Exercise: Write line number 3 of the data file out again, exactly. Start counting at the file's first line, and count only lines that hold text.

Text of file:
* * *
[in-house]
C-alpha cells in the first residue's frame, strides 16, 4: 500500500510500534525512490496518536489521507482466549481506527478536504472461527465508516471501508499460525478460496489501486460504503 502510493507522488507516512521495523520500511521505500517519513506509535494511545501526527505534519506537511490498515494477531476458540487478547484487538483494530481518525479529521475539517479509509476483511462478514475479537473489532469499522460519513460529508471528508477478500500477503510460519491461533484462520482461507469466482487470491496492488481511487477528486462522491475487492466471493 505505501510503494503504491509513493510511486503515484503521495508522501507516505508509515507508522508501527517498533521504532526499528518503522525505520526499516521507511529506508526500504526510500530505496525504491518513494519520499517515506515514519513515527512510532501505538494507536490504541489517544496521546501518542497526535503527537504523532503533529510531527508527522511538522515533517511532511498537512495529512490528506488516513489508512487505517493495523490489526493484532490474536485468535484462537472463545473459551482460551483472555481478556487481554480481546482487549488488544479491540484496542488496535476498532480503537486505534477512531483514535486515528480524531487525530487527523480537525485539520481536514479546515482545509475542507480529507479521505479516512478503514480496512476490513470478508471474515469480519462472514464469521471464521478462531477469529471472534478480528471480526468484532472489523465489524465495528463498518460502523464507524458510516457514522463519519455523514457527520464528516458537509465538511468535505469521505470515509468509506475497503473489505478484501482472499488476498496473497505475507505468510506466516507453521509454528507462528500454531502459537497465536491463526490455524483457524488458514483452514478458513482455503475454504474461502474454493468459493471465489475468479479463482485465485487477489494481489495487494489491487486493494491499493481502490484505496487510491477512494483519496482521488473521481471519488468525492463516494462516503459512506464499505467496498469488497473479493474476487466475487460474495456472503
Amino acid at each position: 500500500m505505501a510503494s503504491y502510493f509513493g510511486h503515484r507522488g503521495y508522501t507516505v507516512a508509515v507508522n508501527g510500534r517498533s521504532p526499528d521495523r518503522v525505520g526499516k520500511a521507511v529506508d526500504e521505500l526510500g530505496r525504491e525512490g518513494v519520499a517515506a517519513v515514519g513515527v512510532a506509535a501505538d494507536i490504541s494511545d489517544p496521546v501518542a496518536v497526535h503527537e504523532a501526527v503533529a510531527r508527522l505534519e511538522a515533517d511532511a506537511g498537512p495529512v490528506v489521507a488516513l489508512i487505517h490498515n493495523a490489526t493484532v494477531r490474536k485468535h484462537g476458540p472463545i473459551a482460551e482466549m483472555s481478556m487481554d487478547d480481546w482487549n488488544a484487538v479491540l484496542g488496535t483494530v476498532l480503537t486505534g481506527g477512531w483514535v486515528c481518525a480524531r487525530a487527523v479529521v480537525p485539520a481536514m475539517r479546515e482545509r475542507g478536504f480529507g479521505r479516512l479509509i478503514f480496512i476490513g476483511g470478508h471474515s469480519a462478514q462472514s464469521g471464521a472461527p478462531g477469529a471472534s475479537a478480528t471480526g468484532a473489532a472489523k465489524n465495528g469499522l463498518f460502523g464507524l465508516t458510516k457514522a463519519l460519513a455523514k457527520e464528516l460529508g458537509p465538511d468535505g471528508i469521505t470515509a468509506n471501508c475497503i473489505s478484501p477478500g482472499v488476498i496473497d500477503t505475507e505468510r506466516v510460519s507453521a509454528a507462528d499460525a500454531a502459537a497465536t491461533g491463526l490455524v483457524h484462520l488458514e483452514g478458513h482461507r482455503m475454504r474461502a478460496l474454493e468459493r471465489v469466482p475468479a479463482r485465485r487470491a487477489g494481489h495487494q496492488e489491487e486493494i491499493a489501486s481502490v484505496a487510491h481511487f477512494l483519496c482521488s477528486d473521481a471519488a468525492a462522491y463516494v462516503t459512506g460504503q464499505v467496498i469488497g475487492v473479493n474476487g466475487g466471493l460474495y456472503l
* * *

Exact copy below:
Amino acid at each position: 500500500m505505501a510503494s503504491y502510493f509513493g510511486h503515484r507522488g503521495y508522501t507516505v507516512a508509515v507508522n508501527g510500534r517498533s521504532p526499528d521495523r518503522v525505520g526499516k520500511a521507511v529506508d526500504e521505500l526510500g530505496r525504491e525512490g518513494v519520499a517515506a517519513v515514519g513515527v512510532a506509535a501505538d494507536i490504541s494511545d489517544p496521546v501518542a496518536v497526535h503527537e504523532a501526527v503533529a510531527r508527522l505534519e511538522a515533517d511532511a506537511g498537512p495529512v490528506v489521507a488516513l489508512i487505517h490498515n493495523a490489526t493484532v494477531r490474536k485468535h484462537g476458540p472463545i473459551a482460551e482466549m483472555s481478556m487481554d487478547d480481546w482487549n488488544a484487538v479491540l484496542g488496535t483494530v476498532l480503537t486505534g481506527g477512531w483514535v486515528c481518525a480524531r487525530a487527523v479529521v480537525p485539520a481536514m475539517r479546515e482545509r475542507g478536504f480529507g479521505r479516512l479509509i478503514f480496512i476490513g476483511g470478508h471474515s469480519a462478514q462472514s464469521g471464521a472461527p478462531g477469529a471472534s475479537a478480528t471480526g468484532a473489532a472489523k465489524n465495528g469499522l463498518f460502523g464507524l465508516t458510516k457514522a463519519l460519513a455523514k457527520e464528516l460529508g458537509p465538511d468535505g471528508i469521505t470515509a468509506n471501508c475497503i473489505s478484501p477478500g482472499v488476498i496473497d500477503t505475507e505468510r506466516v510460519s507453521a509454528a507462528d499460525a500454531a502459537a497465536t491461533g491463526l490455524v483457524h484462520l488458514e483452514g478458513h482461507r482455503m475454504r474461502a478460496l474454493e468459493r471465489v469466482p475468479a479463482r485465485r487470491a487477489g494481489h495487494q496492488e489491487e486493494i491499493a489501486s481502490v484505496a487510491h481511487f477512494l483519496c482521488s477528486d473521481a471519488a468525492a462522491y463516494v462516503t459512506g460504503q464499505v467496498i469488497g475487492v473479493n474476487g466475487g466471493l460474495y456472503l